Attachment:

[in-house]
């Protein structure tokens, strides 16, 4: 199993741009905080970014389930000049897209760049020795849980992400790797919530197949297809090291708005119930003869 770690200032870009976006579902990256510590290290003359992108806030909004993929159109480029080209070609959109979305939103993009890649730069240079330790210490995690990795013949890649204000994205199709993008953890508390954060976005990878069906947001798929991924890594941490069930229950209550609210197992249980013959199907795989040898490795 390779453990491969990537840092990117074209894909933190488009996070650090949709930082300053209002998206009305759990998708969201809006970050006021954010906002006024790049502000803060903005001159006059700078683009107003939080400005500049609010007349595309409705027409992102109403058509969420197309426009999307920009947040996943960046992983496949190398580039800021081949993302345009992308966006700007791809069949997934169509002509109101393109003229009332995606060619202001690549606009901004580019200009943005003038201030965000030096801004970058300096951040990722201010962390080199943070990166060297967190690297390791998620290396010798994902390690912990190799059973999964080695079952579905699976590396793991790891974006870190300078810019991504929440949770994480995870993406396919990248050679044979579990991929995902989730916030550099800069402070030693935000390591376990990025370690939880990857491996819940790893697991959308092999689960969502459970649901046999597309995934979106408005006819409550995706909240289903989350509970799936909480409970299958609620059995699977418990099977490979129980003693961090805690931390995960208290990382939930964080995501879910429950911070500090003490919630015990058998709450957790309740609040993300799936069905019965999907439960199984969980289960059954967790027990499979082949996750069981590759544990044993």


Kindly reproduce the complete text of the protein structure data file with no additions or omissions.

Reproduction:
[in-house]
């Protein structure tokens, strides 16, 4: 199993741009905080970014389930000049897209760049020795849980992400790797919530197949297809090291708005119930003869 770690200032870009976006579902990256510590290290003359992108806030909004993929159109480029080209070609959109979305939103993009890649730069240079330790210490995690990795013949890649204000994205199709993008953890508390954060976005990878069906947001798929991924890594941490069930229950209550609210197992249980013959199907795989040898490795 390779453990491969990537840092990117074209894909933190488009996070650090949709930082300053209002998206009305759990998708969201809006970050006021954010906002006024790049502000803060903005001159006059700078683009107003939080400005500049609010007349595309409705027409992102109403058509969420197309426009999307920009947040996943960046992983496949190398580039800021081949993302345009992308966006700007791809069949997934169509002509109101393109003229009332995606060619202001690549606009901004580019200009943005003038201030965000030096801004970058300096951040990722201010962390080199943070990166060297967190690297390791998620290396010798994902390690912990190799059973999964080695079952579905699976590396793991790891974006870190300078810019991504929440949770994480995870993406396919990248050679044979579990991929995902989730916030550099800069402070030693935000390591376990990025370690939880990857491996819940790893697991959308092999689960969502459970649901046999597309995934979106408005006819409550995706909240289903989350509970799936909480409970299958609620059995699977418990099977490979129980003693961090805690931390995960208290990382939930964080995501879910429950911070500090003490919630015990058998709450957790309740609040993300799936069905019965999907439960199984969980289960059954967790027990499979082949996750069981590759544990044993």